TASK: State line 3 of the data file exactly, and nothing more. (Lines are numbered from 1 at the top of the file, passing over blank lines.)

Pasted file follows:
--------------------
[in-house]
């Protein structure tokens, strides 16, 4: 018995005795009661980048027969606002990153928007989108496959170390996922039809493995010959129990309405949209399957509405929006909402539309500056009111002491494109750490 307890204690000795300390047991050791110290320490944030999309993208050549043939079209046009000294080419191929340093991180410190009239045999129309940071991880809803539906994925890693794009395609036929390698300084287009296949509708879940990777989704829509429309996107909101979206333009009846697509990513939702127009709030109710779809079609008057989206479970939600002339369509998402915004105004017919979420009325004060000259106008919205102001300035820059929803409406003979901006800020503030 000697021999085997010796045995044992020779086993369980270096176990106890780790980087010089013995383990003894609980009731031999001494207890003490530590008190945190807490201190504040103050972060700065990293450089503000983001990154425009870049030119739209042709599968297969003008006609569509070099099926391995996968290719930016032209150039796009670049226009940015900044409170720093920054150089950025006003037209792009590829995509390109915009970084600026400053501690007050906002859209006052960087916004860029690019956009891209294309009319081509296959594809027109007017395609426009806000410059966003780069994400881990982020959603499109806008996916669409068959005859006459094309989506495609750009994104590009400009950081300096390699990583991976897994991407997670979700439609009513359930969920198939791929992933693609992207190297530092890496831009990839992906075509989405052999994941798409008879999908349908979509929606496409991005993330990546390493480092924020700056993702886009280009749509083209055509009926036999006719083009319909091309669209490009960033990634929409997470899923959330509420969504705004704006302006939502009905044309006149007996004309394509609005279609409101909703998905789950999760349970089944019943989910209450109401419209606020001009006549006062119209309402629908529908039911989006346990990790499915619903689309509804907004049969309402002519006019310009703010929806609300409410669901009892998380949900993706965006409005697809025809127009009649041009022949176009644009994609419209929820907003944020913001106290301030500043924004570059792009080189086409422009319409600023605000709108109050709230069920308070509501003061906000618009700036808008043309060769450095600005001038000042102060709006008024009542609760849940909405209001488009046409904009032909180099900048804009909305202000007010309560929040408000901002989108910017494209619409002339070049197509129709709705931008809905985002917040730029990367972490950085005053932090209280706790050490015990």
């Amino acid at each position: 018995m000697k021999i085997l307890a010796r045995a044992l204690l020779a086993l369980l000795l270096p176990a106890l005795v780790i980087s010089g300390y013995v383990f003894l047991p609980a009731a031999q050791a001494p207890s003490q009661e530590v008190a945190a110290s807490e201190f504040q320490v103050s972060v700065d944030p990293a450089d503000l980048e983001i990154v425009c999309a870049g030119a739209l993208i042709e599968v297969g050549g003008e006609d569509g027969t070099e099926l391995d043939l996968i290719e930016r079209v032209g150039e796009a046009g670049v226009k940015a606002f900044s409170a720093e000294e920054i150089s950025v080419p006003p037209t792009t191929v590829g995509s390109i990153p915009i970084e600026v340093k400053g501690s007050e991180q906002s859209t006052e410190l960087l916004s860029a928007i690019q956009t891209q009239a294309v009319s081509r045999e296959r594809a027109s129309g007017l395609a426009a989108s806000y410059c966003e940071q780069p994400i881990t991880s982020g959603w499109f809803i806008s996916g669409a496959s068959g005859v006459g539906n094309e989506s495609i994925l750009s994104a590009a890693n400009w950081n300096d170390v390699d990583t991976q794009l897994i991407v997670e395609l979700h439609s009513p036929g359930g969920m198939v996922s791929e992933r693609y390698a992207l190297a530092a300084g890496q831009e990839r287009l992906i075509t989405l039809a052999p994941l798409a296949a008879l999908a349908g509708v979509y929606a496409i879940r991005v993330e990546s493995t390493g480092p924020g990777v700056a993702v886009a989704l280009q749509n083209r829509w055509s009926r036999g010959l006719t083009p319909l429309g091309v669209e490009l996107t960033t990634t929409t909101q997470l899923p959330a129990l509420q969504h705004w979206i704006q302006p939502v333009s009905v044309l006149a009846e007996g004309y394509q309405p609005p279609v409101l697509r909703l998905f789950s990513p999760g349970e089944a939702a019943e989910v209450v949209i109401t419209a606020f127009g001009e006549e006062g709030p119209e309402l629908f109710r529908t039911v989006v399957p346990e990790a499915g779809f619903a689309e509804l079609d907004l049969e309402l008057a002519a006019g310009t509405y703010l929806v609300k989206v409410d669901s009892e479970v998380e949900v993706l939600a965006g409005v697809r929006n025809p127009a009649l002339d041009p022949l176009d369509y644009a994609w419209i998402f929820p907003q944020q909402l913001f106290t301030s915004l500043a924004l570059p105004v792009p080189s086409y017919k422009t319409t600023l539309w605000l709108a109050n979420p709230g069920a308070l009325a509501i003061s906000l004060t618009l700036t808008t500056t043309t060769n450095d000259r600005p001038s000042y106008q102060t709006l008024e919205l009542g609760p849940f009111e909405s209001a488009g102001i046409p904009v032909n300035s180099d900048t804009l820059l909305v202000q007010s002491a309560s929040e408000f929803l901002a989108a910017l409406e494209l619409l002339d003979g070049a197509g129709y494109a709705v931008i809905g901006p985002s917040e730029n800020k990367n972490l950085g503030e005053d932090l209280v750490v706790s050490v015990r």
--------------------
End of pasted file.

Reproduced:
């Amino acid at each position: 018995m000697k021999i085997l307890a010796r045995a044992l204690l020779a086993l369980l000795l270096p176990a106890l005795v780790i980087s010089g300390y013995v383990f003894l047991p609980a009731a031999q050791a001494p207890s003490q009661e530590v008190a945190a110290s807490e201190f504040q320490v103050s972060v700065d944030p990293a450089d503000l980048e983001i990154v425009c999309a870049g030119a739209l993208i042709e599968v297969g050549g003008e006609d569509g027969t070099e099926l391995d043939l996968i290719e930016r079209v032209g150039e796009a046009g670049v226009k940015a606002f900044s409170a720093e000294e920054i150089s950025v080419p006003p037209t792009t191929v590829g995509s390109i990153p915009i970084e600026v340093k400053g501690s007050e991180q906002s859209t006052e410190l960087l916004s860029a928007i690019q956009t891209q009239a294309v009319s081509r045999e296959r594809a027109s129309g007017l395609a426009a989108s806000y410059c966003e940071q780069p994400i881990t991880s982020g959603w499109f809803i806008s996916g669409a496959s068959g005859v006459g539906n094309e989506s495609i994925l750009s994104a590009a890693n400009w950081n300096d170390v390699d990583t991976q794009l897994i991407v997670e395609l979700h439609s009513p036929g359930g969920m198939v996922s791929e992933r693609y390698a992207l190297a530092a300084g890496q831009e990839r287009l992906i075509t989405l039809a052999p994941l798409a296949a008879l999908a349908g509708v979509y929606a496409i879940r991005v993330e990546s493995t390493g480092p924020g990777v700056a993702v886009a989704l280009q749509n083209r829509w055509s009926r036999g010959l006719t083009p319909l429309g091309v669209e490009l996107t960033t990634t929409t909101q997470l899923p959330a129990l509420q969504h705004w979206i704006q302006p939502v333009s009905v044309l006149a009846e007996g004309y394509q309405p609005p279609v409101l697509r909703l998905f789950s990513p999760g349970e089944a939702a019943e989910v209450v949209i109401t419209a606020f127009g001009e006549e006062g709030p119209e309402l629908f109710r529908t039911v989006v399957p346990e990790a499915g779809f619903a689309e509804l079609d907004l049969e309402l008057a002519a006019g310009t509405y703010l929806v609300k989206v409410d669901s009892e479970v998380e949900v993706l939600a965006g409005v697809r929006n025809p127009a009649l002339d041009p022949l176009d369509y644009a994609w419209i998402f929820p907003q944020q909402l913001f106290t301030s915004l500043a924004l570059p105004v792009p080189s086409y017919k422009t319409t600023l539309w605000l709108a109050n979420p709230g069920a308070l009325a509501i003061s906000l004060t618009l700036t808008t500056t043309t060769n450095d000259r600005p001038s000042y106008q102060t709006l008024e919205l009542g609760p849940f009111e909405s209001a488009g102001i046409p904009v032909n300035s180099d900048t804009l820059l909305v202000q007010s002491a309560s929040e408000f929803l901002a989108a910017l409406e494209l619409l002339d003979g070049a197509g129709y494109a709705v931008i809905g901006p985002s917040e730029n800020k990367n972490l950085g503030e005053d932090l209280v750490v706790s050490v015990r």